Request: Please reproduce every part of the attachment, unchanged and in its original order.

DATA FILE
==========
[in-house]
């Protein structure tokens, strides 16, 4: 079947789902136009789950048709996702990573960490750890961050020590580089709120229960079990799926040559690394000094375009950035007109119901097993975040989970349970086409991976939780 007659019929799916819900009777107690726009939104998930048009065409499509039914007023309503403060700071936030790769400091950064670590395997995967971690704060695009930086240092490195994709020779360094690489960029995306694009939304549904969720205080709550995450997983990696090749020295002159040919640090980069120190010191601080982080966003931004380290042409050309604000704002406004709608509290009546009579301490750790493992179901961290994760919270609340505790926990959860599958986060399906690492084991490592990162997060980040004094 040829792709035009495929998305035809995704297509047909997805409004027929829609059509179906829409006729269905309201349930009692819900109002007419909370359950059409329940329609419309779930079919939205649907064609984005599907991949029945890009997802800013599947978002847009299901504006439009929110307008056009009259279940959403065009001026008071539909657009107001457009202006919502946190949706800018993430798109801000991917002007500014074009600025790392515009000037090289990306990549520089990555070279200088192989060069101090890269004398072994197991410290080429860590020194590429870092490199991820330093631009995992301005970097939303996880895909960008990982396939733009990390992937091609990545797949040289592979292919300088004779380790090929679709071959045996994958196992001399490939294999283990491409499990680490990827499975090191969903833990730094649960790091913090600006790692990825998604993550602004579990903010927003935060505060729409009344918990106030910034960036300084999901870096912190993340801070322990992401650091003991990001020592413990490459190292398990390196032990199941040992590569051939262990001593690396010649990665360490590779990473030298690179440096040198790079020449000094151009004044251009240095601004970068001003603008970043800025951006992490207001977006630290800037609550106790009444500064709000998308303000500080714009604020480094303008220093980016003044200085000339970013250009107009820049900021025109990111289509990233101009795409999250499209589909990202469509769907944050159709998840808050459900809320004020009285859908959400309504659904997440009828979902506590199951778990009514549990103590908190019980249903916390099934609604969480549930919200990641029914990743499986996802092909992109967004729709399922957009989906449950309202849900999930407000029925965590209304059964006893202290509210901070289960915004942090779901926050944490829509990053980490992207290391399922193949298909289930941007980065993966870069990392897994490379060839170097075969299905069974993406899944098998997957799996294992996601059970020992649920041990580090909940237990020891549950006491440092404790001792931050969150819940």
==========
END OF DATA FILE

[in-house]
């Protein structure tokens, strides 16, 4: 079947789902136009789950048709996702990573960490750890961050020590580089709120229960079990799926040559690394000094375009950035007109119901097993975040989970349970086409991976939780 007659019929799916819900009777107690726009939104998930048009065409499509039914007023309503403060700071936030790769400091950064670590395997995967971690704060695009930086240092490195994709020779360094690489960029995306694009939304549904969720205080709550995450997983990696090749020295002159040919640090980069120190010191601080982080966003931004380290042409050309604000704002406004709608509290009546009579301490750790493992179901961290994760919270609340505790926990959860599958986060399906690492084991490592990162997060980040004094 040829792709035009495929998305035809995704297509047909997805409004027929829609059509179906829409006729269905309201349930009692819900109002007419909370359950059409329940329609419309779930079919939205649907064609984005599907991949029945890009997802800013599947978002847009299901504006439009929110307008056009009259279940959403065009001026008071539909657009107001457009202006919502946190949706800018993430798109801000991917002007500014074009600025790392515009000037090289990306990549520089990555070279200088192989060069101090890269004398072994197991410290080429860590020194590429870092490199991820330093631009995992301005970097939303996880895909960008990982396939733009990390992937091609990545797949040289592979292919300088004779380790090929679709071959045996994958196992001399490939294999283990491409499990680490990827499975090191969903833990730094649960790091913090600006790692990825998604993550602004579990903010927003935060505060729409009344918990106030910034960036300084999901870096912190993340801070322990992401650091003991990001020592413990490459190292398990390196032990199941040992590569051939262990001593690396010649990665360490590779990473030298690179440096040198790079020449000094151009004044251009240095601004970068001003603008970043800025951006992490207001977006630290800037609550106790009444500064709000998308303000500080714009604020480094303008220093980016003044200085000339970013250009107009820049900021025109990111289509990233101009795409999250499209589909990202469509769907944050159709998840808050459900809320004020009285859908959400309504659904997440009828979902506590199951778990009514549990103590908190019980249903916390099934609604969480549930919200990641029914990743499986996802092909992109967004729709399922957009989906449950309202849900999930407000029925965590209304059964006893202290509210901070289960915004942090779901926050944490829509990053980490992207290391399922193949298909289930941007980065993966870069990392897994490379060839170097075969299905069974993406899944098998997957799996294992996601059970020992649920041990580090909940237990020891549950006491440092404790001792931050969150819940």